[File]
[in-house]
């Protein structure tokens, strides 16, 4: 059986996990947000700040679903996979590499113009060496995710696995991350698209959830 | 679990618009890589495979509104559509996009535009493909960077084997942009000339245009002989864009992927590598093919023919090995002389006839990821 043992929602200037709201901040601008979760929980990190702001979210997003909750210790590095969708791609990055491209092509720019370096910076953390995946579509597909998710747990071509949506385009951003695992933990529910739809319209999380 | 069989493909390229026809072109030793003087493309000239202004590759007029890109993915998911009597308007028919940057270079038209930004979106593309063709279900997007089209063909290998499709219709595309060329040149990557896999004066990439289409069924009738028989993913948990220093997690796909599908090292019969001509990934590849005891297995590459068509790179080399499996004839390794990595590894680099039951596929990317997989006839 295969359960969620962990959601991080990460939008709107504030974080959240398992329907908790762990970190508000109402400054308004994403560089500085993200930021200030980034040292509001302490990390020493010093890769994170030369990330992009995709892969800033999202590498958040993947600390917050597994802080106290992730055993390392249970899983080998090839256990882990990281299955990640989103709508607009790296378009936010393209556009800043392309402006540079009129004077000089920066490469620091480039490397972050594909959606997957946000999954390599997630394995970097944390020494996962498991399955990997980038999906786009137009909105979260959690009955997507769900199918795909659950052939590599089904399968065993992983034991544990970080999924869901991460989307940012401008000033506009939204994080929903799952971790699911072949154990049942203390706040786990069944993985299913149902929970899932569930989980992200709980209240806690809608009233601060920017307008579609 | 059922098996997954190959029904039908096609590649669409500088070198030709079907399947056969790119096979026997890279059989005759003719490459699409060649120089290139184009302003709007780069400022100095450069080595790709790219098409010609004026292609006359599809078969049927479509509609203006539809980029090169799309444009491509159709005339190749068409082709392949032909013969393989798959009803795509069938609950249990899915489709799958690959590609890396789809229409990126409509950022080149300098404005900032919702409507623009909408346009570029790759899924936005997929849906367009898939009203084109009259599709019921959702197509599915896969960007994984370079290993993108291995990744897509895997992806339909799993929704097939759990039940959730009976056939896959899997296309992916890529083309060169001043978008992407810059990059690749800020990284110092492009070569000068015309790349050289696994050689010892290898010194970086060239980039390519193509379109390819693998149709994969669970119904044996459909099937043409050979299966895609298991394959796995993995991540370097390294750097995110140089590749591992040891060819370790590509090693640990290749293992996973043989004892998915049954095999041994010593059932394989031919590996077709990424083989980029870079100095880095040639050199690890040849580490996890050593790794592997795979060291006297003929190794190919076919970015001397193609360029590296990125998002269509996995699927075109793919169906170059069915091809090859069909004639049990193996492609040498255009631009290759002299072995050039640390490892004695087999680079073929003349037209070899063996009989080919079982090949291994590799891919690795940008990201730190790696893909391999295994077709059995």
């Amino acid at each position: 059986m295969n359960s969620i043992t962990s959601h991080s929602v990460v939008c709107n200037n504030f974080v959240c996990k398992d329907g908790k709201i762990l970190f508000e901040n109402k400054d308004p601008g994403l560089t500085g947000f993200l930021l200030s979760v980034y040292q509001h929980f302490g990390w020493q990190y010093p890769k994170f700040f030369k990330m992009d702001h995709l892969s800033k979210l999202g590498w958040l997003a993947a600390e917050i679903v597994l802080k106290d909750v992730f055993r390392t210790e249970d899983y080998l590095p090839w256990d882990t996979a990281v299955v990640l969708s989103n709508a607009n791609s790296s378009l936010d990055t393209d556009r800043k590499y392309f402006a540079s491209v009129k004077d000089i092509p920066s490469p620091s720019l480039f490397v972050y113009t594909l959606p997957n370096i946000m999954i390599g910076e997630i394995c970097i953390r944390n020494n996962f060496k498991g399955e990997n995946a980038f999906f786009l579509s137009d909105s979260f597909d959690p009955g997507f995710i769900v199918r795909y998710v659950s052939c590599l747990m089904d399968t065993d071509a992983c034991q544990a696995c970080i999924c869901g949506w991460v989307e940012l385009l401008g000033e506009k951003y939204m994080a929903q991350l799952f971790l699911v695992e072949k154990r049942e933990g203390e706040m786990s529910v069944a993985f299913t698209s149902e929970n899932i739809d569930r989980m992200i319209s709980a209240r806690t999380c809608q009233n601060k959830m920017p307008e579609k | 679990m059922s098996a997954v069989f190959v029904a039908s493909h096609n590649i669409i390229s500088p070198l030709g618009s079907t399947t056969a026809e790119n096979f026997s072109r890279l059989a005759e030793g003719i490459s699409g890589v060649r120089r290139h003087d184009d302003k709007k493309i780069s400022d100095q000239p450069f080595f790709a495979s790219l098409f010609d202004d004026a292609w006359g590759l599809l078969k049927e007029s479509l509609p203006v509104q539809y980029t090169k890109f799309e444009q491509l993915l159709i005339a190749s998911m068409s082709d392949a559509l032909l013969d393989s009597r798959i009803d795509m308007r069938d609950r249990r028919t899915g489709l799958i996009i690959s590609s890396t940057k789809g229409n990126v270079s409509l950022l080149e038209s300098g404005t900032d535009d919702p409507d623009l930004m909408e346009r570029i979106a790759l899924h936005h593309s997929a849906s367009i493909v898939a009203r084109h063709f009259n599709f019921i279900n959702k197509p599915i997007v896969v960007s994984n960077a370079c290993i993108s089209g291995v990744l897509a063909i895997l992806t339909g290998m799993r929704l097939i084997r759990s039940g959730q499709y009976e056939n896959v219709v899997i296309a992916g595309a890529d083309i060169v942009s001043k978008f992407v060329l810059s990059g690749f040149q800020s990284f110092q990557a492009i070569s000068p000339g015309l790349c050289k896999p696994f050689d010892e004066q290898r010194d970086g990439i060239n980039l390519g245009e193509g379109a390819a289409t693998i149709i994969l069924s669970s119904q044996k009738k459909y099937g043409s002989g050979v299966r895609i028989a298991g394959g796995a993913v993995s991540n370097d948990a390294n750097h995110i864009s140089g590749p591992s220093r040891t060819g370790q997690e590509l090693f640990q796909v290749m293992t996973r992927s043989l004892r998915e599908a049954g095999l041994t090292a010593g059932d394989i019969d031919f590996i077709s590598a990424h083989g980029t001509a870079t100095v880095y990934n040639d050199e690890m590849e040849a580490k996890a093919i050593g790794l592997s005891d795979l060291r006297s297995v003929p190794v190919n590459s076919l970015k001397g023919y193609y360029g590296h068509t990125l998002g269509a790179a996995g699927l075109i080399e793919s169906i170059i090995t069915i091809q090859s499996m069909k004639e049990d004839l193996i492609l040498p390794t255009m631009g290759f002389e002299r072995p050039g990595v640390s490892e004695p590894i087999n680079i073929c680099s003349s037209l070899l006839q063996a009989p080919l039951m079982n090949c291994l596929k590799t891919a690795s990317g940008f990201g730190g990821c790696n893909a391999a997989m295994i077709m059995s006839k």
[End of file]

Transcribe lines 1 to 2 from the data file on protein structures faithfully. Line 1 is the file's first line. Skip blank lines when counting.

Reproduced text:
[in-house]
């Protein structure tokens, strides 16, 4: 059986996990947000700040679903996979590499113009060496995710696995991350698209959830 | 679990618009890589495979509104559509996009535009493909960077084997942009000339245009002989864009992927590598093919023919090995002389006839990821 043992929602200037709201901040601008979760929980990190702001979210997003909750210790590095969708791609990055491209092509720019370096910076953390995946579509597909998710747990071509949506385009951003695992933990529910739809319209999380 | 069989493909390229026809072109030793003087493309000239202004590759007029890109993915998911009597308007028919940057270079038209930004979106593309063709279900997007089209063909290998499709219709595309060329040149990557896999004066990439289409069924009738028989993913948990220093997690796909599908090292019969001509990934590849005891297995590459068509790179080399499996004839390794990595590894680099039951596929990317997989006839 295969359960969620962990959601991080990460939008709107504030974080959240398992329907908790762990970190508000109402400054308004994403560089500085993200930021200030980034040292509001302490990390020493010093890769994170030369990330992009995709892969800033999202590498958040993947600390917050597994802080106290992730055993390392249970899983080998090839256990882990990281299955990640989103709508607009790296378009936010393209556009800043392309402006540079009129004077000089920066490469620091480039490397972050594909959606997957946000999954390599997630394995970097944390020494996962498991399955990997980038999906786009137009909105979260959690009955997507769900199918795909659950052939590599089904399968065993992983034991544990970080999924869901991460989307940012401008000033506009939204994080929903799952971790699911072949154990049942203390706040786990069944993985299913149902929970899932569930989980992200709980209240806690809608009233601060920017307008579609 | 059922098996997954190959029904039908096609590649669409500088070198030709079907399947056969790119096979026997890279059989005759003719490459699409060649120089290139184009302003709007780069400022100095450069080595790709790219098409010609004026292609006359599809078969049927479509509609203006539809980029090169799309444009491509159709005339190749068409082709392949032909013969393989798959009803795509069938609950249990899915489709799958690959590609890396789809229409990126409509950022080149300098404005900032919702409507623009909408346009570029790759899924936005997929849906367009898939009203084109009259599709019921959702197509599915896969960007994984370079290993993108291995990744897509895997992806339909799993929704097939759990039940959730009976056939896959899997296309992916890529083309060169001043978008992407810059990059690749800020990284110092492009070569000068015309790349050289696994050689010892290898010194970086060239980039390519193509379109390819693998149709994969669970119904044996459909099937043409050979299966895609298991394959796995993995991540370097390294750097995110140089590749591992040891060819370790590509090693640990290749293992996973043989004892998915049954095999041994010593059932394989031919590996077709990424083989980029870079100095880095040639050199690890040849580490996890050593790794592997795979060291006297003929190794190919076919970015001397193609360029590296990125998002269509996995699927075109793919169906170059069915091809090859069909004639049990193996492609040498255009631009290759002299072995050039640390490892004695087999680079073929003349037209070899063996009989080919079982090949291994590799891919690795940008990201730190790696893909391999295994077709059995």